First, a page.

Well, that’s the big challenge. You’ve got to make sure it still feels realistic, but the pace and action has to be such that you feel like things are moving along fast enough. We don’t want sea battles that take hours. So we spent a lot of time in testing playing at different speeds to find what felt right. And, just to make sure we covered our bases, the game comes with two gameplay modes. An arcade mode where things are sped up in ship battles, and a realistic mode when speeds and rates are slower and a little more realistic. So you can decide which one feels right for you.


Will Pirates of the Caribbean feature the same expansion possibilities as Morrowind?

Well, anything is possible but what determines things like expansions is whether or not the original game is good and sells a lot. So our main focus has been to work with Akella to make Pirates a really good game that people want to buy and play.


What has been the trickiest part about developing Pirates of the Caribbean?

No different than any other game, the trickiest part is finding the balance and squashing the bugs. With open-ended games you know folks can go anywhere at any time, so it presents more problems than a linear, level-based game where you pretty much know where the player will be and what they’ll look like at any give point. So that’s a challenge from a testing standpoint. In addition, the process of going through and making sure that quests are fun, and make sense, and combat feels the way it needs to, and the pacing is right…so we go through those things over and over again.


Will players be able to be anything other than a pirate?

Well, technically when you start the game you’re a captain. If you want to play by the “rules” and sail for one of the big powers in the game (England, France, Spain, The Netherlands, or Portugal), then go right ahead. If you want to sink everything in site and have everyone trying to kill you, you can do that too. The game will react to the way you play.




Will there be much sea life to interact with?  (At least a kraken or two, please!)

No, there’s no fantasy sea creatures to fight (Pirates left fighting krakens to Persius ala Clash of the Titans). You will see creatures out at sea, like birds and sharks and stuff.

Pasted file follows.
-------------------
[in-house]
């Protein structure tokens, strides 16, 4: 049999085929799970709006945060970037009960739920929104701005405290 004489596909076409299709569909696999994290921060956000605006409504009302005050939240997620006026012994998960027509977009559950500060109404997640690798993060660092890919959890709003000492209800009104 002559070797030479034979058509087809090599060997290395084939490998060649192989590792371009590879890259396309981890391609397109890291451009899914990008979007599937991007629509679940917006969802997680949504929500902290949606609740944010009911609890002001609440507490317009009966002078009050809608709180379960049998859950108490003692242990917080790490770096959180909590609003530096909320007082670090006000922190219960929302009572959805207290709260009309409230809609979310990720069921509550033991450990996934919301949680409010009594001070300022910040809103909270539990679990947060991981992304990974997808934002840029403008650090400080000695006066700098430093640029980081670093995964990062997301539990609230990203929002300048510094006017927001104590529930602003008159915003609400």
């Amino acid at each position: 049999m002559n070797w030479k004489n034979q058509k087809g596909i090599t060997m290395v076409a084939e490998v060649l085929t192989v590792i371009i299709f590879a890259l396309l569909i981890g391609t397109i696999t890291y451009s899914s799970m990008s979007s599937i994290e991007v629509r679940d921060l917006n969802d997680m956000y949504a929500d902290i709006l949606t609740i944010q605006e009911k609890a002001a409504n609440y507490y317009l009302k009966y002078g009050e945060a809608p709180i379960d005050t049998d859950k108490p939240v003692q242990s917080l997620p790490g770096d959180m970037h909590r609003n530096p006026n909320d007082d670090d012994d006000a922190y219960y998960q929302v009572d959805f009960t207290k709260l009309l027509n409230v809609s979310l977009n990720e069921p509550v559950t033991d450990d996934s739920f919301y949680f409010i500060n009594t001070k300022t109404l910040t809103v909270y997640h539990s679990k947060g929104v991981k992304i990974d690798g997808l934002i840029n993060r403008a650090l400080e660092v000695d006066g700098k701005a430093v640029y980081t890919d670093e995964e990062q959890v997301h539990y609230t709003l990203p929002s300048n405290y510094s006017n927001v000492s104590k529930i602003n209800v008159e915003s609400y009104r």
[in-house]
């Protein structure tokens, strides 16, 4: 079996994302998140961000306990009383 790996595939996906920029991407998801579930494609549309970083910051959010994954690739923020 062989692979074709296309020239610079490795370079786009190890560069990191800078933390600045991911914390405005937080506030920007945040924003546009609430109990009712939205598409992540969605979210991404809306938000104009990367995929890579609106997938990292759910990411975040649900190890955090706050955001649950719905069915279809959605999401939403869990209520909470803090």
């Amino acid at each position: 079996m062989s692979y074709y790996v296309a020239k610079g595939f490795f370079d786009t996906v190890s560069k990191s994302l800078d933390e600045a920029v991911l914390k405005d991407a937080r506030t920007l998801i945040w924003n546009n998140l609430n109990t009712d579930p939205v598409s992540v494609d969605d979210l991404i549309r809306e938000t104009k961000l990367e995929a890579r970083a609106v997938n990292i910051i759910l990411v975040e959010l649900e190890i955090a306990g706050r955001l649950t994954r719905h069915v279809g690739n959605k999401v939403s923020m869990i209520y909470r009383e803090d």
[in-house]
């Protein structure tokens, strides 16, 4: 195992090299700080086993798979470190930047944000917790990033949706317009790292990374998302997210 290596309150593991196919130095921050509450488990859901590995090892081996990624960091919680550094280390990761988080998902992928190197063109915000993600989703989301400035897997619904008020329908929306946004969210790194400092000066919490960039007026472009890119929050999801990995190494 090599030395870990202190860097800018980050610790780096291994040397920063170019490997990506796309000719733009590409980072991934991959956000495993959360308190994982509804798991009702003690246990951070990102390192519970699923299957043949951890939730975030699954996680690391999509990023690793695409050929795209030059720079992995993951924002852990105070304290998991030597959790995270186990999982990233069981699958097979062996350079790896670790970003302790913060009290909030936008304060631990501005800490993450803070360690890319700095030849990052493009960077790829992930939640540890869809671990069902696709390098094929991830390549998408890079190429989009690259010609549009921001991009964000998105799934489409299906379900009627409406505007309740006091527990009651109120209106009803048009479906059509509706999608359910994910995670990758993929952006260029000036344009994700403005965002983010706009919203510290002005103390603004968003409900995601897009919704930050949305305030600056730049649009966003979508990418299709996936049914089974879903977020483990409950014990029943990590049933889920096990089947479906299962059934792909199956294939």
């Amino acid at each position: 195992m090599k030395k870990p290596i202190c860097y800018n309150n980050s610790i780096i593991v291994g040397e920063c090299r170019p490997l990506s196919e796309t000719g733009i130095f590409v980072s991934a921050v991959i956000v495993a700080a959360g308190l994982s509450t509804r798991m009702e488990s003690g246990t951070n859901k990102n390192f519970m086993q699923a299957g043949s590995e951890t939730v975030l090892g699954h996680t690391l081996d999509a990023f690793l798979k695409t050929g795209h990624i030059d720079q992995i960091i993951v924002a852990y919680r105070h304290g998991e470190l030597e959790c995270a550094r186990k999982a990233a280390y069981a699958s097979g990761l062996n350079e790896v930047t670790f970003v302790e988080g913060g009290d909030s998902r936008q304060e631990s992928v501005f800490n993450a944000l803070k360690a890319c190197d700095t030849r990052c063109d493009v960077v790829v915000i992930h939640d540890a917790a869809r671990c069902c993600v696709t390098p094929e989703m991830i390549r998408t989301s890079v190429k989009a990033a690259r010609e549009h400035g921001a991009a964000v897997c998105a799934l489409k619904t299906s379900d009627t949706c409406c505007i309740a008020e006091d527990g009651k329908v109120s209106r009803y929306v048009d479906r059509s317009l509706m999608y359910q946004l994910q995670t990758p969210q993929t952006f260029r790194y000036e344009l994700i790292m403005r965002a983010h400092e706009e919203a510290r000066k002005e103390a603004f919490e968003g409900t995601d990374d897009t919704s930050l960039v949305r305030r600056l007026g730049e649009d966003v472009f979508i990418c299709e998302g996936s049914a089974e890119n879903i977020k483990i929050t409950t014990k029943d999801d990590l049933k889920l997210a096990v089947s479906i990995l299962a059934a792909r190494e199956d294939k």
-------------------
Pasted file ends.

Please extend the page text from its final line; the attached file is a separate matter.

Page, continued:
There is a definite story in Pirates of the Caribbean but how closely will players have to stick to the main plot?  How many subplots are there?


If you don’t want to play the main story, don’t. There is plenty of gameplay out there to find in the form of side quests, random quests, and freeform gameplay (just heading out to trade goods, sink ships you come across, or explore land and fight bandits). How much you choose to play the main story or build up your character through freeform roleplaying is up to you.


Who has final say on what is included in Pirates of the Caribbean?  Disney?

Ultimately, Disney has the final say, although from the beginning they told us to go out and make the game we wanted to make. Throughout this process they’ve done nothing but help us make the game we wanted and provided whatever info and support we needed. They’ve been great to work with. Their impact on the game has been 100% positive.


Is getting a Teen rating from the ESRB important?  Although the IDSA has stats to indicate a larger percentage of Mature games are being made and sold over the last couple of years, Teen rated games still make up the majority of games on the market.  Were there sacrifices made to ensure a Teen rating?  Or was that the target rating?

We always figured that was the rating we’d get because of the violence. Much like in Sea Dogs, the violence isn’t gratuitous and there isn’t any gore, so we didn’t expect to get a high rating than that. And it works out well because the rating for the game and the rating for the film (which was just announced as PG-13) end up aligning very well with each other.


(July 2, 2003)